Slug & Snail Bait Toxicity for pets

Spring often means a burst of activity in and around our homes to get things fixed and spruced up. It’s a great time to do the same for our pets. Book them in for their annual health check, get onto flea and worm treatment, and perhaps a new brush to get rid of the winter coat. Unfortunately there’s also a lot of things around the house that could be dangerous for our pets, especially in the garden. Keep pets away from garden sprays, fertiliser and compost, and tools or machinery. 

One of the most common dangers at this time of year is slug & snail bait toxicity. Dogs especially like to eat it, either straight out of the box, or from the garden.

Most contain a toxin called metaldehyde that affects the central nervous system. Initial signs of poisoning occur in as little as half an hour after ingestion. Death can occur within a couple of hours. 

Signs of poisoning are usually progressive:

  • Anxious behaviour
  • Mild twitching
  • Uncoordinated walk
  • Salivating or excessive drooling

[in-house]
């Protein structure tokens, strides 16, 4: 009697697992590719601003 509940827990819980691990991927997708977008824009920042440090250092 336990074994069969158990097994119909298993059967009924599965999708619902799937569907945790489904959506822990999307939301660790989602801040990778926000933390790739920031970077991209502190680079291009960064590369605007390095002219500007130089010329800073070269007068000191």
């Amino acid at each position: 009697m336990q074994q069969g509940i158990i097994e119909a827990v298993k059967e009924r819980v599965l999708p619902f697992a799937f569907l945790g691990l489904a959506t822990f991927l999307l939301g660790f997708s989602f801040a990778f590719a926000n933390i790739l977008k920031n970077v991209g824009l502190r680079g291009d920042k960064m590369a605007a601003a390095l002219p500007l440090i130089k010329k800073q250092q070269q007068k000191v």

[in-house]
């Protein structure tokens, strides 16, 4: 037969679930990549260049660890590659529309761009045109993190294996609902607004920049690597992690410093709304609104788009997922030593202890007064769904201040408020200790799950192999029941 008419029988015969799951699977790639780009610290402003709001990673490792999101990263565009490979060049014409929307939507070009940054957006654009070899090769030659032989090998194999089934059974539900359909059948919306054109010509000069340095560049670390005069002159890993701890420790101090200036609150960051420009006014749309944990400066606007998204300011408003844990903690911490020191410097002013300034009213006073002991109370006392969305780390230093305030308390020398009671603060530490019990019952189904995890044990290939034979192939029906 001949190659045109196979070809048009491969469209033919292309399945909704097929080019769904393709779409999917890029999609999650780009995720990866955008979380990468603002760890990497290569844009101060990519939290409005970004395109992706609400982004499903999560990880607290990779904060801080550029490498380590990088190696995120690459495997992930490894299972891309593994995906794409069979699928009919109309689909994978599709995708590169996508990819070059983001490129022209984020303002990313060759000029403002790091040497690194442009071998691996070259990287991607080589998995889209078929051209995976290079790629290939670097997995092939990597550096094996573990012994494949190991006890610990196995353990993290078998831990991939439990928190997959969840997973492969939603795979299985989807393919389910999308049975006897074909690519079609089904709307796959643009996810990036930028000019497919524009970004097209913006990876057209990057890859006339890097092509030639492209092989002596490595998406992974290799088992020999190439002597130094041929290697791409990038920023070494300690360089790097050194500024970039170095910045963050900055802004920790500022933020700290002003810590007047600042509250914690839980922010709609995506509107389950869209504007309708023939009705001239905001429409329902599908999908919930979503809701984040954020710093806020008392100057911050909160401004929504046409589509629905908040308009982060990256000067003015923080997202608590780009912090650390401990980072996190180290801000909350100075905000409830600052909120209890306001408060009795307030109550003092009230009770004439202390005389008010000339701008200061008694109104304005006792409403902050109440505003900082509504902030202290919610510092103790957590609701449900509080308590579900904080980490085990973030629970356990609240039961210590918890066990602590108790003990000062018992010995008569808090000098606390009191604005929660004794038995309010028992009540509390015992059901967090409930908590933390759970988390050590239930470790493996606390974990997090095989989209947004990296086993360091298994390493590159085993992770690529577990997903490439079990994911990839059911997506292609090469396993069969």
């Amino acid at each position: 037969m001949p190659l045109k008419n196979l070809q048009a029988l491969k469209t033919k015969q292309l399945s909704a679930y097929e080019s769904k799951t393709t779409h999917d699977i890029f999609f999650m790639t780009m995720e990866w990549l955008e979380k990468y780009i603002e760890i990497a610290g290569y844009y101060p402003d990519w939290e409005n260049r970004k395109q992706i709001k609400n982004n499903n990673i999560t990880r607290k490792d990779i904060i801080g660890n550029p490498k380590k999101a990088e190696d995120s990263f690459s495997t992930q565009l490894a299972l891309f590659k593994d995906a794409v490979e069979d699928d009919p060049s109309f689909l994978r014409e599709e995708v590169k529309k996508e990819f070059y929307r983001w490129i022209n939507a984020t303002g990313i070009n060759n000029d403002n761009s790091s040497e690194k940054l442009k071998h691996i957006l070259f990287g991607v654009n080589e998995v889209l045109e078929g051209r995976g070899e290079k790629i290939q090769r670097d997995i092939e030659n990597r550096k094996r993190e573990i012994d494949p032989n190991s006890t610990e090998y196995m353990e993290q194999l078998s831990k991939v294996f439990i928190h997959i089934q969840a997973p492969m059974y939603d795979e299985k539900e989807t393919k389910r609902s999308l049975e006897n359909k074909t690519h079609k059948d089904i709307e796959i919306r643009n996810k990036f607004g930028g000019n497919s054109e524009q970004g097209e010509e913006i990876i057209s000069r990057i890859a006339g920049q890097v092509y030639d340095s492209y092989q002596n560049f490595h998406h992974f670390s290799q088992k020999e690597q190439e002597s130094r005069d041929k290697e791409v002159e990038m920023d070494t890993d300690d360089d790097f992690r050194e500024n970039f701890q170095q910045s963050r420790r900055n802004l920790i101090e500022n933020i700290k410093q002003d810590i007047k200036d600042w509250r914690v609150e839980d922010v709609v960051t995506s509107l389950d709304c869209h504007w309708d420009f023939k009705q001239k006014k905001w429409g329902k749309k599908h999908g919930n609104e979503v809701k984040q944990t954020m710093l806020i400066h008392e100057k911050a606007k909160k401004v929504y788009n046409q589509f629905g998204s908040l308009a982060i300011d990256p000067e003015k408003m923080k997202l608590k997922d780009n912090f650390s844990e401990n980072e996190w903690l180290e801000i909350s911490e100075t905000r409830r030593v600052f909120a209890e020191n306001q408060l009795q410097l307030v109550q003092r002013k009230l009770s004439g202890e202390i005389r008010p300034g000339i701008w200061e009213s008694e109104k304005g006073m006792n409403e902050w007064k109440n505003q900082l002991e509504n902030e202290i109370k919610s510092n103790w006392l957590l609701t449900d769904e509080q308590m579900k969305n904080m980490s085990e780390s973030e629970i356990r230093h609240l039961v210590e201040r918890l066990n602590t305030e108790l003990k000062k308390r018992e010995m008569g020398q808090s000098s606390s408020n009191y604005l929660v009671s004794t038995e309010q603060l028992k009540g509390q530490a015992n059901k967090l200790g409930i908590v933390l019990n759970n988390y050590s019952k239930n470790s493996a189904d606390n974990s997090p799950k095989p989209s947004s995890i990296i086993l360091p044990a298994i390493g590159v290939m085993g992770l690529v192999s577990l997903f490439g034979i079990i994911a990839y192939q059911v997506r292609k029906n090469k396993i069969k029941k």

• Vomiting
  • Diarrhoea
  • Tremors
  • Seizures
  • Hyperthermia

If you know or suspect your pet has eaten slug & snail bait but is not yet showing signs, bring them into the clinic immediately.  If you know the brand, inform the vet and if possible, bring the box with you.  Unfortunately, slug and snail bait is often ingested without the owner’s knowledge.

There is no antidote. Treatment is aimed at managing the clinical signs and getting rid of as much of the toxin as possible through making your pet vomit, gastric lavage (“stomach pump”), and enemas; supportive care with IV fluids, medications or anaesthesia to control the tremors or seizures; cooling the body; and charcoal to help absorb any toxin that remains. Your pet will be hospitalised. Signs may continue for 24 hours or more.

As with all emergencies, the sooner they get to the vet the better the chance of a positive outcome.